1. Automatic threader
No need to squint your eyes and lose eyesight with an automatic needle threader. This is a simple device that transformed the biggest pain of sewing. The way it works is simple: the automatic needle threader pulls the thread through the needle’s eye. You just need to pull the lever, and the needle is threaded.
2. Automatic needle positioning
Needle positioning is important when you want to sew stitches exactly where you want them. The needle can be positioned up or down, but newer models can have even more needle positions. This lets you adjust the stitching. This is especially important if the machine has a zig-zag stitch option. Automatic needle positioning generally lets you sew the stitch anywhere and at any distance away from the seam.
3. Tension control
Tension control is really important in sewing because it determines the strength of the stitch. If the tension is too loose, the stitch will be too, and it can fall apart in the end. However, if you make the thread tension too strong, you can jam the bobbin or break the thread. Tension should vary depending on the type of fabric, its thickness, and the type of stitch. Decorative stitches can be a bit looser because their function is purely aesthetical.
Some computerized sewing machines have automatic tension control, so they will adjust it for each project.
Stitching speed directly determines how fast you will complete a sewing project. One of the biggest perks to owning a computerized machine is its automation processes, and that combined with the stitching speed can help you speed up the end results. Speed is either fixed or it’s adjustable. Most computerized machines have an adjustable stitching speed.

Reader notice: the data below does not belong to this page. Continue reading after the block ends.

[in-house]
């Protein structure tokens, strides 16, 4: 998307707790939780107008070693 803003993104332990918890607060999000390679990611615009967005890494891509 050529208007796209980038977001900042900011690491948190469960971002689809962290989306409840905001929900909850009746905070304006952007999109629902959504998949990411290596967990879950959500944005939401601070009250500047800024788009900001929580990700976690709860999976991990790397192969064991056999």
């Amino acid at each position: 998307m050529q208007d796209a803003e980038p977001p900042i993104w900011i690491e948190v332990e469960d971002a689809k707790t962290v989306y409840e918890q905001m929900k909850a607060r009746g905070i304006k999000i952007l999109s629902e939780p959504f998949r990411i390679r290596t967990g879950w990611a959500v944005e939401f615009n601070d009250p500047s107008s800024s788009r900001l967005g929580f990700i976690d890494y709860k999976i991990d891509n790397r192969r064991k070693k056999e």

Slower stitch speed is great for intricate work when you are creating your masterpiece, and fast stitching speed is perfect for simple but boring operations like hemming or sewing linen. The speed is observed in the number of stitches per minute.
5. Built-in Stitches
Every machine comes with a selection of stitches embedded in the unit, but many machines let you download more stitches and patterns. When it comes to manual sewing machines, a preset number of stitches is a problem, but with computerized ones, you can always add more and try them out.
Embroidery is a breeze with computerized embroidery machines. Some more advanced models let you edit the design on the screen, change colors, add or remove additional stitches, resize them, and some even let you zoom in, get a 3D view, and more. Embroidery is fun on its own, but with a computerized sewing machine, you can really edit designs set the parameters, and let the unit do its magic on its own.
How portable is the computerized sewing machine? Depends on the make and model of course, but computerized machines are generally as portable as the rest of the mechanical and electrical machines.
8. Case / Hardcover
Case or hardcover is an optional addition for a computerized sewing machine, but they serve a purpose. First one is keeping your machine clean and safe from dust exposure, and the second purpose is easier transportation around the house, storing it away or carrying it to classes.